Ultimately, I think they made the right choice in whose perspective to show us and when, but I do wish we would have gotten more of Ashley (clone or otherwise). The little we know of her (the original not the clone) doesn’t paint her in a good light and I wonder if that is so we feel less sympathy for her as a victim. I hope that wasn’t the intention because that would be delving into making Ashley an “acceptable victim” which she is not. I don’t know if this is a popular term in film, but I use this phrase to describe people in movies that we’re okay with seeing dying. Obviously, the villain or bad guy is an acceptable victim. So are rapists, wife-abusers, anyone who hurts kids or dogs, and sometimes murderers.
Ashley is not an acceptable victim. It’s implied that she robbed a bank, but we haven’t seen her do anything to warrant the fate she’s dealt. I think a little more time should have been spent on her seeing as how she is the one who suffers the most in the movie. But then again, I always have a soft spot for final girls.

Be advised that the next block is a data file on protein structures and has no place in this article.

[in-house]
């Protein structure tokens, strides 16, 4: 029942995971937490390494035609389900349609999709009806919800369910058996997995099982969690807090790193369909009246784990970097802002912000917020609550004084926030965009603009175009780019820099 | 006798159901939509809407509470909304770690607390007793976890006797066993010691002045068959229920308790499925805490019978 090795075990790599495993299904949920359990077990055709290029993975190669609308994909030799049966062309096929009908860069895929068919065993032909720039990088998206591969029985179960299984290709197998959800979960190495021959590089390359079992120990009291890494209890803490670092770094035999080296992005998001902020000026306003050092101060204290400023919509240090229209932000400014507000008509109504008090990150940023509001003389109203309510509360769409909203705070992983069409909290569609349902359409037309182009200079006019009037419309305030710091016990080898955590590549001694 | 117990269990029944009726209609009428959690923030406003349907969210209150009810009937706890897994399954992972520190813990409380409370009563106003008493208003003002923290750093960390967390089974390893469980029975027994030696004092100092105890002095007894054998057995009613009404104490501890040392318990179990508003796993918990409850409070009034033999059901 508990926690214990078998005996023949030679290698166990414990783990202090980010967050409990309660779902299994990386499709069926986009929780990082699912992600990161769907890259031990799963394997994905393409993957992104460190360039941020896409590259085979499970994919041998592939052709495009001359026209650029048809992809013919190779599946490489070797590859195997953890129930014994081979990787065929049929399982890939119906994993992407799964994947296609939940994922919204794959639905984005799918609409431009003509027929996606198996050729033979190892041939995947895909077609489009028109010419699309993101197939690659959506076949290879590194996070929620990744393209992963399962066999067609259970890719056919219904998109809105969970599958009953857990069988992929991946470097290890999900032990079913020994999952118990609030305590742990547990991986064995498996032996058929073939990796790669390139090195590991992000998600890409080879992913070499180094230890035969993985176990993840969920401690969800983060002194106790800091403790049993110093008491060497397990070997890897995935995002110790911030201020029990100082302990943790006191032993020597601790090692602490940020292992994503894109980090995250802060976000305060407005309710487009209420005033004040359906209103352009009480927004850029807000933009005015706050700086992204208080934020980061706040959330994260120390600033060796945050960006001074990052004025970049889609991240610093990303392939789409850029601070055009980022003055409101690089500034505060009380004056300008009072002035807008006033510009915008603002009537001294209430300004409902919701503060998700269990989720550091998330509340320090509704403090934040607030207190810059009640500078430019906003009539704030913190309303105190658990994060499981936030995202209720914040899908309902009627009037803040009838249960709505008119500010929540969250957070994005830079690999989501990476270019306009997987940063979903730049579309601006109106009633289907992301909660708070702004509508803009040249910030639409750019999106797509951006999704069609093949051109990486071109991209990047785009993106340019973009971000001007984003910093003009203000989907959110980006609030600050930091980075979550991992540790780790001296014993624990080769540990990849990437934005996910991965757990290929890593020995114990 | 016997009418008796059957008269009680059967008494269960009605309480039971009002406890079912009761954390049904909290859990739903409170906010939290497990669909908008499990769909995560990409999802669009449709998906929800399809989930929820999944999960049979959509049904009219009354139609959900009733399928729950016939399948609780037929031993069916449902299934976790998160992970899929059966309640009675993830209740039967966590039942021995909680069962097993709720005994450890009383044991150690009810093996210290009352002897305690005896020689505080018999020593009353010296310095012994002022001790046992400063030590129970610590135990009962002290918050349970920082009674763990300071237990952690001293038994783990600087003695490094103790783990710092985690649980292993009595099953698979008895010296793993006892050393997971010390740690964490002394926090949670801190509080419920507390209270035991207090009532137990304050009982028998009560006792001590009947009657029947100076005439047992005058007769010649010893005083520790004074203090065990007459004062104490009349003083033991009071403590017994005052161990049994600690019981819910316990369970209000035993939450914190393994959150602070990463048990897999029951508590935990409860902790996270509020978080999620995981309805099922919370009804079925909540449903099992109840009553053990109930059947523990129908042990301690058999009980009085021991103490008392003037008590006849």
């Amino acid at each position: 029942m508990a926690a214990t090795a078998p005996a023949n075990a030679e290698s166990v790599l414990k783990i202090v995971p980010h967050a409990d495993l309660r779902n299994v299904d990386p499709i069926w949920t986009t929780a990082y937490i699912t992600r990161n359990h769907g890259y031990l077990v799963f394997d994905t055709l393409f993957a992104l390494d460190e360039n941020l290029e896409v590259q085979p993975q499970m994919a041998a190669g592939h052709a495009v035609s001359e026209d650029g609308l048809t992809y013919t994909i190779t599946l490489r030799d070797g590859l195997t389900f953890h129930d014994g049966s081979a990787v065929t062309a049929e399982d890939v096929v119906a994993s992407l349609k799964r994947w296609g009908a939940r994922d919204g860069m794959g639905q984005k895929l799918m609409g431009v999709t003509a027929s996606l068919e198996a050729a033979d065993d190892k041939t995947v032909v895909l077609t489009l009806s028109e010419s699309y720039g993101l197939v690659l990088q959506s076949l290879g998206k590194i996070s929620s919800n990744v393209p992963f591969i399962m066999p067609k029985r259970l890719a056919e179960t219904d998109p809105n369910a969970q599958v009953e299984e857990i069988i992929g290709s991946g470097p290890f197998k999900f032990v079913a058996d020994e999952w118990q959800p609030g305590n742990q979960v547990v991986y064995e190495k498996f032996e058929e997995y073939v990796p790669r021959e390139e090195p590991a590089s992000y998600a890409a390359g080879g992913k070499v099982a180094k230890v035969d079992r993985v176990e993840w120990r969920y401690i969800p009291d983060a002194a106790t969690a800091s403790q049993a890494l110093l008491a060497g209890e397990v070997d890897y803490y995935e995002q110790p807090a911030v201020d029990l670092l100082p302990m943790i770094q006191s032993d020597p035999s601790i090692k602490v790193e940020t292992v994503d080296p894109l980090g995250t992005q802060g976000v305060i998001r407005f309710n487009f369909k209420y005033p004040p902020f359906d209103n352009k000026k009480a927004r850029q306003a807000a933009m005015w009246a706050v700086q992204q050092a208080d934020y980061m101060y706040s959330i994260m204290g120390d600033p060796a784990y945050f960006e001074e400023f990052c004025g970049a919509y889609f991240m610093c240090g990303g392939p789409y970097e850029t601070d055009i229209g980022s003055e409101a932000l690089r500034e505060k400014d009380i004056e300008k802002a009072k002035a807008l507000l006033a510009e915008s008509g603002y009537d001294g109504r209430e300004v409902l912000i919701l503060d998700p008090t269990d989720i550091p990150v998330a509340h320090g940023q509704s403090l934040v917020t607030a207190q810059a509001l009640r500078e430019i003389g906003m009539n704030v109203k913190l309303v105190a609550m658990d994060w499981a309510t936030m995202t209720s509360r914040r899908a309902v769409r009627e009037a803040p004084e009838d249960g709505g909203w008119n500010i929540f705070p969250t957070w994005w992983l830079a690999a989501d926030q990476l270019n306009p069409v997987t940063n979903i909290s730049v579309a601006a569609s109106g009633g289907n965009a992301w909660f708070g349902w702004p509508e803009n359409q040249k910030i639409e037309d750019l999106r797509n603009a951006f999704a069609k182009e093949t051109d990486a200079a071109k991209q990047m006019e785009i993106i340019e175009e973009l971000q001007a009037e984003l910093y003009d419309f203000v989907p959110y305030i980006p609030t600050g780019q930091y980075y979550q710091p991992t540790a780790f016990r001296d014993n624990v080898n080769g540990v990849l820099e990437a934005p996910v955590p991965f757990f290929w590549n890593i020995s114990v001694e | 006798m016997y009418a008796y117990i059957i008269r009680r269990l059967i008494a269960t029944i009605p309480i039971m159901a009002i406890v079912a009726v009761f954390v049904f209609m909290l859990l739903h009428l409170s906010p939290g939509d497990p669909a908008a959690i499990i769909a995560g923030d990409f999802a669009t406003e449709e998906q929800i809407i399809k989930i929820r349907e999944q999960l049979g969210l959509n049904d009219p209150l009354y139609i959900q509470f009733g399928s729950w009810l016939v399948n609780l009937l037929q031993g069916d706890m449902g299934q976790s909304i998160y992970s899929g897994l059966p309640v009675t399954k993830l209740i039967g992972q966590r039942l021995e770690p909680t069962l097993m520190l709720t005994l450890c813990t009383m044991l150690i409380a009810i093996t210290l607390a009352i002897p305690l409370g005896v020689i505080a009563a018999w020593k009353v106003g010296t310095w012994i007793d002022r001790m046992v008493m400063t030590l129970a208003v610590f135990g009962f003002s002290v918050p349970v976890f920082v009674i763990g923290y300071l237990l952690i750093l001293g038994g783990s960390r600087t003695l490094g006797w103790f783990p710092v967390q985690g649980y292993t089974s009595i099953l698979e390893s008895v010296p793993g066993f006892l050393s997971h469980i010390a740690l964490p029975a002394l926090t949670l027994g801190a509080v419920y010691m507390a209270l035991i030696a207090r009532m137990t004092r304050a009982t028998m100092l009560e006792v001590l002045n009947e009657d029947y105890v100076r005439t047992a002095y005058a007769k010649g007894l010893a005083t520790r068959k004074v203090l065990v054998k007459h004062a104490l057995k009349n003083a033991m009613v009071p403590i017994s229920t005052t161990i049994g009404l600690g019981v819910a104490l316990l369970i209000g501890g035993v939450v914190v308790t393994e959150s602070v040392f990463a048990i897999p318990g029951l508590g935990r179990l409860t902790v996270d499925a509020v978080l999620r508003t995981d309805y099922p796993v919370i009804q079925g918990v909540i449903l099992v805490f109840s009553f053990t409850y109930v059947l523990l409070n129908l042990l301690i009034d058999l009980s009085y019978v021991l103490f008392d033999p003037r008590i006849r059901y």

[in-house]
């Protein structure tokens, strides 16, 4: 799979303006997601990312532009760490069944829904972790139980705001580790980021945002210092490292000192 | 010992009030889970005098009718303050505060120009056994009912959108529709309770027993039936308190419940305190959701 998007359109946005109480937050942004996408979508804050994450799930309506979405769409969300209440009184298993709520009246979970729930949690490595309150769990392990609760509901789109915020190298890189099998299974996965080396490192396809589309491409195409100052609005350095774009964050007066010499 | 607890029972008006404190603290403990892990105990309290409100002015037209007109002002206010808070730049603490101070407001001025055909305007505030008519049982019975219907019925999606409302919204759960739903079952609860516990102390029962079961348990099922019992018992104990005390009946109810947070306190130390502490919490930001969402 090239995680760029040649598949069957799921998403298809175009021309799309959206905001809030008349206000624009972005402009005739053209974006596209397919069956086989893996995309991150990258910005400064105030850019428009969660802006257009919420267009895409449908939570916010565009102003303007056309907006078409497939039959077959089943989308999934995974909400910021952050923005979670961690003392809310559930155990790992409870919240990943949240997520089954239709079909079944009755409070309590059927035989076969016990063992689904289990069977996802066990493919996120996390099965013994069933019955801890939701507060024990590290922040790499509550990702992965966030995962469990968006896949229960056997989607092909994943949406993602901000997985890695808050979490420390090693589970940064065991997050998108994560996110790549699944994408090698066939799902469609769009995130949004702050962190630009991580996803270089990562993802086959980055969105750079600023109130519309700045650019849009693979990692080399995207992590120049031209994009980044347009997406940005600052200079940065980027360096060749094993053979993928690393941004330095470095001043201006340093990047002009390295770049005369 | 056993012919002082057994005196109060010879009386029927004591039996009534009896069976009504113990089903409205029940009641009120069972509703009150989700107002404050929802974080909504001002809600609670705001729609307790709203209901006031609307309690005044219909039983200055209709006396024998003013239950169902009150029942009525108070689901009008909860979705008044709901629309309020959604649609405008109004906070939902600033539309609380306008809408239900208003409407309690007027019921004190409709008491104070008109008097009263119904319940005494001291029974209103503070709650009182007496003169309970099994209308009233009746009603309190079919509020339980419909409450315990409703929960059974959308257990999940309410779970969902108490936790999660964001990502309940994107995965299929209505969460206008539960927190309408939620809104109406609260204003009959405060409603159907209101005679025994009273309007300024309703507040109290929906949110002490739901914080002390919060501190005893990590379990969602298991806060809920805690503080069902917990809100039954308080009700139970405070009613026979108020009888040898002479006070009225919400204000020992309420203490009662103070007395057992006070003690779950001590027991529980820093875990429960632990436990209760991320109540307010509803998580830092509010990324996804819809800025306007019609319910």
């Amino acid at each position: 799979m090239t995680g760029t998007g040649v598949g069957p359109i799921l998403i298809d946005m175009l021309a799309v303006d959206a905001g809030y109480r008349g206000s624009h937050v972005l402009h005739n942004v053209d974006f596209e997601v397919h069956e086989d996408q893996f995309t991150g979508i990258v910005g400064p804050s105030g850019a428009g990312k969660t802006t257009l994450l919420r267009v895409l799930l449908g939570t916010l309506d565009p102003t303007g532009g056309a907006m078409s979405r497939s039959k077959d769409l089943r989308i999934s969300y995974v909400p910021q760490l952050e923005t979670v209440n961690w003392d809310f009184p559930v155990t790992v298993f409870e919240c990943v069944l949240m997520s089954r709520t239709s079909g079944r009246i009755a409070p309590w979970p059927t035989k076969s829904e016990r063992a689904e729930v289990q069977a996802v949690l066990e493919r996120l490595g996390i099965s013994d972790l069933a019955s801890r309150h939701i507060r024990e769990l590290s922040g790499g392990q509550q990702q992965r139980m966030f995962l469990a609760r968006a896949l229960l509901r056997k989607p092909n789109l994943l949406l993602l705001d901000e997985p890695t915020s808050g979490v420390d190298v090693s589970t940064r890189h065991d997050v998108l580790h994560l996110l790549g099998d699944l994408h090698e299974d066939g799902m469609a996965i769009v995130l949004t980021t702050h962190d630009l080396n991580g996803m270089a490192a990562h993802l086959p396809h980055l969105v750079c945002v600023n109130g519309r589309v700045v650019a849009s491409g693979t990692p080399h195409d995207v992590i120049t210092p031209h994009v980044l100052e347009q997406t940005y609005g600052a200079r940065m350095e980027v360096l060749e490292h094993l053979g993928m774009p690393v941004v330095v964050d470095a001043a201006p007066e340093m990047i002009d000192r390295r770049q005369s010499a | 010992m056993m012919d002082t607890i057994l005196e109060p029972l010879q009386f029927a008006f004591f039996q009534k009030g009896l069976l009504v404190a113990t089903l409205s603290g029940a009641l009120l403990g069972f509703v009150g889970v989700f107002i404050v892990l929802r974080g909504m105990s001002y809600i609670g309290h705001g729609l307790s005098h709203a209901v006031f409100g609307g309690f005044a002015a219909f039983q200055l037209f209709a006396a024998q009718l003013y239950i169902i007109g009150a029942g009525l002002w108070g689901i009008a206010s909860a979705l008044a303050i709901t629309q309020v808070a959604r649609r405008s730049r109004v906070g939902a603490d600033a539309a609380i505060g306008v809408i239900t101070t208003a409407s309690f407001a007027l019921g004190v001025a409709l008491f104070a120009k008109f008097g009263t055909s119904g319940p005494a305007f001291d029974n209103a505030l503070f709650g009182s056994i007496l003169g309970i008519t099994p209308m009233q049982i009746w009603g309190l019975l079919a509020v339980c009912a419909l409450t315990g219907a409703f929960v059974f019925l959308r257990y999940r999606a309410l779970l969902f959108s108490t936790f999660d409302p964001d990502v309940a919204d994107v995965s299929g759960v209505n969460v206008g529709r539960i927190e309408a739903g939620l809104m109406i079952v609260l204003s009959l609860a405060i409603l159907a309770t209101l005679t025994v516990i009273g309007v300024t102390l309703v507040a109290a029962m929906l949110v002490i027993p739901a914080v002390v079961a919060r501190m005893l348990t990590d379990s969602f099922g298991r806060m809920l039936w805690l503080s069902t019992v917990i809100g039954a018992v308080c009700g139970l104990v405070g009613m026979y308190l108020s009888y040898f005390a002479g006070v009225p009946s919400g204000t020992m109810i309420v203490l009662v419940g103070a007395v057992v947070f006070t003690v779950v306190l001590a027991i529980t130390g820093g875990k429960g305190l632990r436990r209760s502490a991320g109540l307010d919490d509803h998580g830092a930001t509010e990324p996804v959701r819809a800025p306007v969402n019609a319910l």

Final Thoughts on All That We Destroy
There aren’t a lot of people that I would put below the girl in the City High song on the list of people I’d switch places with, but the mom in All That We Destroy is definitely a few dozen spots behind her. When I tell you mama was STRESSED. And who wouldn’t be having to hide the freaking Zodiac killer in your house and pray he doesn’t get out while you’re in a business meeting? All That We Destroy forces you to ask yourself what lengths you would go to for your child. Could you love a child bent on destruction? Would you stomach his reprehensible actions at the cost of others? What would you do?
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Check out the trailer below: